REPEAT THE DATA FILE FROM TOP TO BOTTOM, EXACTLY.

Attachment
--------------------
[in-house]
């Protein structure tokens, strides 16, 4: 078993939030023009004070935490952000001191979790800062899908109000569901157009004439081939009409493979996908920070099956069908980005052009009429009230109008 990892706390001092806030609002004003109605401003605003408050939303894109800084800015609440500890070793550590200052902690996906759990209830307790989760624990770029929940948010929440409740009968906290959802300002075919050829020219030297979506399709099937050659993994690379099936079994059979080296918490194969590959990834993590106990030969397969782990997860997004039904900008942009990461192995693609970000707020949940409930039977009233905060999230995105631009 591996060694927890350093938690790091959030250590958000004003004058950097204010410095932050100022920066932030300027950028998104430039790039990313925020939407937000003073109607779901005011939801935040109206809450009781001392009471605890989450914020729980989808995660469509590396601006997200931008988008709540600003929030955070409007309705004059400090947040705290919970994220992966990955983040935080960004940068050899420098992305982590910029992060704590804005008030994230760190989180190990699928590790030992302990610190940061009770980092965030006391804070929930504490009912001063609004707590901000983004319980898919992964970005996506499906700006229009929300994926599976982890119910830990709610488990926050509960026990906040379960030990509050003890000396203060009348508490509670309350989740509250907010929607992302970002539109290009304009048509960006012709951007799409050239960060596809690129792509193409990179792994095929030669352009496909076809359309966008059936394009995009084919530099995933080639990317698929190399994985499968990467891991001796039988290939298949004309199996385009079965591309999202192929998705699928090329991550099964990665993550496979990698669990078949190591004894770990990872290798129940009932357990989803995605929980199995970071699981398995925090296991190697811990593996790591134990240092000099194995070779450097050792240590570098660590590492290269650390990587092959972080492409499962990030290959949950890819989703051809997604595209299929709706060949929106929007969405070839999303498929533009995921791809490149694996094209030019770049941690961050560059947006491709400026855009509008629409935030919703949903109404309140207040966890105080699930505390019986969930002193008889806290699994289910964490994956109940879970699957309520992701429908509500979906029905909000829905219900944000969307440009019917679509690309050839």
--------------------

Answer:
[in-house]
């Protein structure tokens, strides 16, 4: 078993939030023009004070935490952000001191979790800062899908109000569901157009004439081939009409493979996908920070099956069908980005052009009429009230109008 990892706390001092806030609002004003109605401003605003408050939303894109800084800015609440500890070793550590200052902690996906759990209830307790989760624990770029929940948010929440409740009968906290959802300002075919050829020219030297979506399709099937050659993994690379099936079994059979080296918490194969590959990834993590106990030969397969782990997860997004039904900008942009990461192995693609970000707020949940409930039977009233905060999230995105631009 591996060694927890350093938690790091959030250590958000004003004058950097204010410095932050100022920066932030300027950028998104430039790039990313925020939407937000003073109607779901005011939801935040109206809450009781001392009471605890989450914020729980989808995660469509590396601006997200931008988008709540600003929030955070409007309705004059400090947040705290919970994220992966990955983040935080960004940068050899420098992305982590910029992060704590804005008030994230760190989180190990699928590790030992302990610190940061009770980092965030006391804070929930504490009912001063609004707590901000983004319980898919992964970005996506499906700006229009929300994926599976982890119910830990709610488990926050509960026990906040379960030990509050003890000396203060009348508490509670309350989740509250907010929607992302970002539109290009304009048509960006012709951007799409050239960060596809690129792509193409990179792994095929030669352009496909076809359309966008059936394009995009084919530099995933080639990317698929190399994985499968990467891991001796039988290939298949004309199996385009079965591309999202192929998705699928090329991550099964990665993550496979990698669990078949190591004894770990990872290798129940009932357990989803995605929980199995970071699981398995925090296991190697811990593996790591134990240092000099194995070779450097050792240590570098660590590492290269650390990587092959972080492409499962990030290959949950890819989703051809997604595209299929709706060949929106929007969405070839999303498929533009995921791809490149694996094209030019770049941690961050560059947006491709400026855009509008629409935030919703949903109404309140207040966890105080699930505390019986969930002193008889806290699994289910964490994956109940879970699957309520992701429908509500979906029905909000829905219900944000969307440009019917679509690309050839």